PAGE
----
b. Leukoma non adherent due to healing of either a deep non perforated ulcer or a perforated central ulcer. It is treated by penetrating keratoplasty if the scar is central. If the eye is amblyopic, a coloured contact lens is used for cosmetic rehabilitation.
c. Leukoma adherent due to healing of a perforated paracentral ulcer with iris prolapse.
d. Partial or total anterior staphyloma:
- It occurs as a final outcome of large corneal perforations where most of the iris prolapses and becomes covered by fibrin. This fibrin will be organized into fibrous tissue.
- Finally the cornea will be replaced by a thin scar lined by atrophic iris, with total loss of the angle leading to severe secondary ACG.
- Finally the scar (pseudo cornea) will bulge because of the IOP. It appears as bluish ectatic lobulated mass (staphyloma = bulge of the outer coat lined by middle coat).
- If the eye is blind and painful, enucleation can be done followed by artificial eye fixation.
The complications of corneal scars may be:
1. Defective vision leading to amblyopia:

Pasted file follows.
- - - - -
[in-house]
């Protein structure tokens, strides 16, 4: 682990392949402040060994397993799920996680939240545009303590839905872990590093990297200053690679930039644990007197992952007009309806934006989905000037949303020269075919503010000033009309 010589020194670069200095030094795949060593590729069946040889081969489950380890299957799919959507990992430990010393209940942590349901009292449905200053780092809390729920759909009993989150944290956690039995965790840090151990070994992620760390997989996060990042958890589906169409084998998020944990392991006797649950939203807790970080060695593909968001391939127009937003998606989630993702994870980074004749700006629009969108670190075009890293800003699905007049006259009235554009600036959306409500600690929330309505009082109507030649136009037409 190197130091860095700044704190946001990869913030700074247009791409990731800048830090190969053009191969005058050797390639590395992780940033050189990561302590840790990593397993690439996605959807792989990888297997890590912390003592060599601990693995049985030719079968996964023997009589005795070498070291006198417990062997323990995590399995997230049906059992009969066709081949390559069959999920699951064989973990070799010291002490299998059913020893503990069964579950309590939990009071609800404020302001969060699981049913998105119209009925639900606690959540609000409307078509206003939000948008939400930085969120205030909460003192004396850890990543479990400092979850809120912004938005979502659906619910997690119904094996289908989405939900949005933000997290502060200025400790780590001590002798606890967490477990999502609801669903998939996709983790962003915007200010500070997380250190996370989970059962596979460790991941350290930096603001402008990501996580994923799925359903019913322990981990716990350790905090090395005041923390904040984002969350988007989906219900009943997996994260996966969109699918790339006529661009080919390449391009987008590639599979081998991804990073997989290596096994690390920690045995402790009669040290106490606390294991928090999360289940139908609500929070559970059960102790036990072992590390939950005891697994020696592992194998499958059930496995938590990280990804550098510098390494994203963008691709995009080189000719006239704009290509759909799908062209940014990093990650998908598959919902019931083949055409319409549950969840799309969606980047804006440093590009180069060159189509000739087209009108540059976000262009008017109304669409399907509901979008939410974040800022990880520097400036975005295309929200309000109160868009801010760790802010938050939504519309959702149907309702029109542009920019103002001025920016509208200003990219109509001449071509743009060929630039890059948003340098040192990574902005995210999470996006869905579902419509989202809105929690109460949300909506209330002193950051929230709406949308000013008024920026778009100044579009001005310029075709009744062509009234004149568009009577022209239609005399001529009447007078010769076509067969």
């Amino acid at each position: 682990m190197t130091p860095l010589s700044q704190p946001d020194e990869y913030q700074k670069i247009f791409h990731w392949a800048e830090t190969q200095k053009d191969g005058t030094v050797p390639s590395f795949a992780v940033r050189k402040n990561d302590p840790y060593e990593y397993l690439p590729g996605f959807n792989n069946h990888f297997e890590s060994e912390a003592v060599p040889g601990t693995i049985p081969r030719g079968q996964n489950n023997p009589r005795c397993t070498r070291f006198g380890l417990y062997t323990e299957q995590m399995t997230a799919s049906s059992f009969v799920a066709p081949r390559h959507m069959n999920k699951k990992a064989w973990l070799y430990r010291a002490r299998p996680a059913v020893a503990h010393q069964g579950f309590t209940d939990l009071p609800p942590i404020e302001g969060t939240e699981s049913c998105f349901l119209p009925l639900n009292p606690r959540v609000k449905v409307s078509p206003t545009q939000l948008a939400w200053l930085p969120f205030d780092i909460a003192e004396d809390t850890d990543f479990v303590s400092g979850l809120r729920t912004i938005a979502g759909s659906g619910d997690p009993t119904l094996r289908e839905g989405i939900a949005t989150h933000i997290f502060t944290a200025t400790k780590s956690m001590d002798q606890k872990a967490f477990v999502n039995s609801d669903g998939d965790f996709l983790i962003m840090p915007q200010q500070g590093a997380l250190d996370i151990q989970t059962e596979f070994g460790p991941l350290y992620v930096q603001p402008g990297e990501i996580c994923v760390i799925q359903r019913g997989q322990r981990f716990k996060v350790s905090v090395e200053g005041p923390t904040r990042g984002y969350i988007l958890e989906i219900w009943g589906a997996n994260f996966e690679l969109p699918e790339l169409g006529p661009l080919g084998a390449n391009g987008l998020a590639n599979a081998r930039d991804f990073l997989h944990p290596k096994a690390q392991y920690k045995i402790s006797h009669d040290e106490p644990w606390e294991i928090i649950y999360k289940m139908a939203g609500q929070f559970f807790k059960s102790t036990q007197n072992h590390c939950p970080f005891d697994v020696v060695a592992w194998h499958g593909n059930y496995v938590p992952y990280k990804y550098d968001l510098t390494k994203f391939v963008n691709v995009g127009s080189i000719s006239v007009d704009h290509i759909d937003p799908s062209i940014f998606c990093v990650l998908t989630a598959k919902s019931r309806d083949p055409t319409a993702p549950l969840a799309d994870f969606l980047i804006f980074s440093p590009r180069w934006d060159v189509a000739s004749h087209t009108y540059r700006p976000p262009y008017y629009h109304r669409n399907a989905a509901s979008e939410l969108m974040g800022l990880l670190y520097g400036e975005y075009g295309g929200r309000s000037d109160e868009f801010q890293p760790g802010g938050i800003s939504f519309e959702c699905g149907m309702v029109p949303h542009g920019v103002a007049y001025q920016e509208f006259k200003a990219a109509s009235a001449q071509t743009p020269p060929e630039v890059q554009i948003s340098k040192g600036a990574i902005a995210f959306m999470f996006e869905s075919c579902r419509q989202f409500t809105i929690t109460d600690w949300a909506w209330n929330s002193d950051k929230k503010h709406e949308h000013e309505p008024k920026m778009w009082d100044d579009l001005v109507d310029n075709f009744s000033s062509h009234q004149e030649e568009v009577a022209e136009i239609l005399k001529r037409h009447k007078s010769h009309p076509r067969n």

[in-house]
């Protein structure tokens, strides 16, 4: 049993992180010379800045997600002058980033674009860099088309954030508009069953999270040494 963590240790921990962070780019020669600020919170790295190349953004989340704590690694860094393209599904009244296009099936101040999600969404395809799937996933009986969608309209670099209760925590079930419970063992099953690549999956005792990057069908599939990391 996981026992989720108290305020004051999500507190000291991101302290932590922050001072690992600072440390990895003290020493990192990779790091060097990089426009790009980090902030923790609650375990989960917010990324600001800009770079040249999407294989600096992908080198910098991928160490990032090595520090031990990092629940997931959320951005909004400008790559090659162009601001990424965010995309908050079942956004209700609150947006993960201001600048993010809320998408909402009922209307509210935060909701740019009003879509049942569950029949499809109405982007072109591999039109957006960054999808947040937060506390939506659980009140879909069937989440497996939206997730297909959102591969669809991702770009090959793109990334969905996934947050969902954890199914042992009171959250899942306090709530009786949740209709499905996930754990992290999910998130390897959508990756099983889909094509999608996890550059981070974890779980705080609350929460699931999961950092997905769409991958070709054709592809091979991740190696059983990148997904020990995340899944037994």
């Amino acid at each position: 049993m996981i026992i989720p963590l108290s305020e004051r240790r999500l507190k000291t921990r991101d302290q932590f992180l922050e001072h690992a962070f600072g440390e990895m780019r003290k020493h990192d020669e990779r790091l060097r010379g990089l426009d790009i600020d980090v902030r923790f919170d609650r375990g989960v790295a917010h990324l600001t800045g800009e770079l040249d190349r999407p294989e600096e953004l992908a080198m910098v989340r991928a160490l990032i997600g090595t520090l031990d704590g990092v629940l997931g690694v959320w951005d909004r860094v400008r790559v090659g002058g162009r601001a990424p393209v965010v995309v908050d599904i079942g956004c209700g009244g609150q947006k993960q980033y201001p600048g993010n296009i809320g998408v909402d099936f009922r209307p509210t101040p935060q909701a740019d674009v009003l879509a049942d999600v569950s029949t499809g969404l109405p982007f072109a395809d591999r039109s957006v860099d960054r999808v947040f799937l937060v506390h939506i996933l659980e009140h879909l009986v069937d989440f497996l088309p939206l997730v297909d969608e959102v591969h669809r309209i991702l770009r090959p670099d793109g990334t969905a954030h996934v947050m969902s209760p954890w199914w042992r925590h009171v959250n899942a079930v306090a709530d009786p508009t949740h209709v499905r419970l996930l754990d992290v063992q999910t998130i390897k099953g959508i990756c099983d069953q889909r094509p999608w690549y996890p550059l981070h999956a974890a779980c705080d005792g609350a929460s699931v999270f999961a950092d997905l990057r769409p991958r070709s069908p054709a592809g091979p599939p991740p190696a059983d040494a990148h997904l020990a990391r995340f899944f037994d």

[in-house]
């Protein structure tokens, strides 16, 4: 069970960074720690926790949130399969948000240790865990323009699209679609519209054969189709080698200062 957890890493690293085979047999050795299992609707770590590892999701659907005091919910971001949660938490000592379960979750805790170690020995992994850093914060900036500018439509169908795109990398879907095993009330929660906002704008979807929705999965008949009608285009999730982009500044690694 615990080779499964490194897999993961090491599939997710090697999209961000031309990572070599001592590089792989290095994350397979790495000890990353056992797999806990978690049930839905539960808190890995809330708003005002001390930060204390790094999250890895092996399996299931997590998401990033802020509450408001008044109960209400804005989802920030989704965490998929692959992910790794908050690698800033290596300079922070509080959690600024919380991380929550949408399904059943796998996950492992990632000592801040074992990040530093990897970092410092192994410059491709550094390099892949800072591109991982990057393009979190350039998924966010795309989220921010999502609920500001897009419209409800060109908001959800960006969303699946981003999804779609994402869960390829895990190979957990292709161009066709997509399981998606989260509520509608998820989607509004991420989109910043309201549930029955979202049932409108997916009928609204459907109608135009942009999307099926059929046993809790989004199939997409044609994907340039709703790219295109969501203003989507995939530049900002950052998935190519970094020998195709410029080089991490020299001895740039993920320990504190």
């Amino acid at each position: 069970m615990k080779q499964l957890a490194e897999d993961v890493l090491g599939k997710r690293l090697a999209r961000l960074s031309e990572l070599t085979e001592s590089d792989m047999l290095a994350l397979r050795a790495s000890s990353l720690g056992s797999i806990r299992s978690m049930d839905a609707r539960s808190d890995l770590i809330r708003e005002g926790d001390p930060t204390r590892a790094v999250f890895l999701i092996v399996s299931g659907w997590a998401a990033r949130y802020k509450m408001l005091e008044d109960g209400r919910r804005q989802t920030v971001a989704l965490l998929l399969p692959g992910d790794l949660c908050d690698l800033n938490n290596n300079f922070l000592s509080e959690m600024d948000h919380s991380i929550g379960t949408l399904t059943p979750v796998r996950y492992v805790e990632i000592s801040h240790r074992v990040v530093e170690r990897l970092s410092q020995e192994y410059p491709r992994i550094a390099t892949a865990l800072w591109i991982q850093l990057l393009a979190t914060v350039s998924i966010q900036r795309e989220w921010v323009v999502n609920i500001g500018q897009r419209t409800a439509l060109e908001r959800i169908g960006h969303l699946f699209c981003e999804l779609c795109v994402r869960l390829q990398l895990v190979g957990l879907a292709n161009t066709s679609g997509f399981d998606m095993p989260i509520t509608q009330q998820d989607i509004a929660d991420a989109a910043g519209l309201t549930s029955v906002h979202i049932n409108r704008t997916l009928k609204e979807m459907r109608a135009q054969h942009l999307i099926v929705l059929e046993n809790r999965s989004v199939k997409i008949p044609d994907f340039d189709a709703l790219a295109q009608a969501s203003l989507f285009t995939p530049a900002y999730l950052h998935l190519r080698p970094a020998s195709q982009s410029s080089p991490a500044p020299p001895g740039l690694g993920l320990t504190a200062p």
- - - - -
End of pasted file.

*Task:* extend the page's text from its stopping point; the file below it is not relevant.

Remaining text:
* If unilateral, squint occurs.
* If the scar is bilateral in early childhood it will lead to nystagmus (for example; ulcers secondary to ophthalmia neonatorum or keratomalacia ulcer).
NB. The 2-4-6 rule:
- Bilateral lesions before the age of 2 years always cause nystagmus.
- Bilateral lesions after the age of 6 years never cause nystagmus.
- Bilateral lesions between 2 and 6 years may cause nystagmus.
2. Ectasia of the scar: If the iris is adherent to the ectatic scar, it will be called “staphyloma”.
NB. Scar ectasia is usually caused by secondary glaucoma. So that scar ectasia is more common after healing of a perforated ulcers (more PAS).
3. Cosmetic disfigurement.
4. Atheromatous corneal ulcer: Atheromatous degeneration may occur in the old standing leukoma. This leads to desquamation of the degenerated scar and secondary infection. This type of ulcers is resistant and rapidly progressive due to the poor vitality of the scar tissue. It commonly perforates the cornea leading to endophthalmitis.
II. Permanent secondary ACG:
* It occurs due to PAS, so that it is more common after healing of perforated ulcers.
- Persistent pain and ciliary congestion.
- PAS involving most of the angle.
- Persistent elevation of IOP leading to glaucomatous cupping.
1. Scar ectasia.